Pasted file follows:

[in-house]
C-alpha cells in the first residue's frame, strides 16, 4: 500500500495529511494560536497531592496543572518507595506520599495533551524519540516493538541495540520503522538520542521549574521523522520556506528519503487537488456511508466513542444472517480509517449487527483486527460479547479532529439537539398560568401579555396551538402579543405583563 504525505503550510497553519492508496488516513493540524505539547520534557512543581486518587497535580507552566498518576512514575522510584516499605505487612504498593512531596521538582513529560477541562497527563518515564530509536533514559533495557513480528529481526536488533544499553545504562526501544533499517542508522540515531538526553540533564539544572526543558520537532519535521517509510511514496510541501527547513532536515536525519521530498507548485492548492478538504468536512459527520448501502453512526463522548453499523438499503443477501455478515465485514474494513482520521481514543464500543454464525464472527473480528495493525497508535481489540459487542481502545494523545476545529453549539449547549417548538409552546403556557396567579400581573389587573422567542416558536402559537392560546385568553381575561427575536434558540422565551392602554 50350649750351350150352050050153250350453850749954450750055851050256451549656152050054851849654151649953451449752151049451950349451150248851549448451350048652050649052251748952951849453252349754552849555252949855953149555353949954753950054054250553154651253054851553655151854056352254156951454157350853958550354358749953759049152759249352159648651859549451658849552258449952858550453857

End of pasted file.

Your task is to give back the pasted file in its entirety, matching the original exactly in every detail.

[in-house]
C-alpha cells in the first residue's frame, strides 16, 4: 500500500495529511494560536497531592496543572518507595506520599495533551524519540516493538541495540520503522538520542521549574521523522520556506528519503487537488456511508466513542444472517480509517449487527483486527460479547479532529439537539398560568401579555396551538402579543405583563 504525505503550510497553519492508496488516513493540524505539547520534557512543581486518587497535580507552566498518576512514575522510584516499605505487612504498593512531596521538582513529560477541562497527563518515564530509536533514559533495557513480528529481526536488533544499553545504562526501544533499517542508522540515531538526553540533564539544572526543558520537532519535521517509510511514496510541501527547513532536515536525519521530498507548485492548492478538504468536512459527520448501502453512526463522548453499523438499503443477501455478515465485514474494513482520521481514543464500543454464525464472527473480528495493525497508535481489540459487542481502545494523545476545529453549539449547549417548538409552546403556557396567579400581573389587573422567542416558536402559537392560546385568553381575561427575536434558540422565551392602554 50350649750351350150352050050153250350453850749954450750055851050256451549656152050054851849654151649953451449752151049451950349451150248851549448451350048652050649052251748952951849453252349754552849555252949855953149555353949954753950054054250553154651253054851553655151854056352254156951454157350853958550354358749953759049152759249352159648651859549451658849552258449952858550453857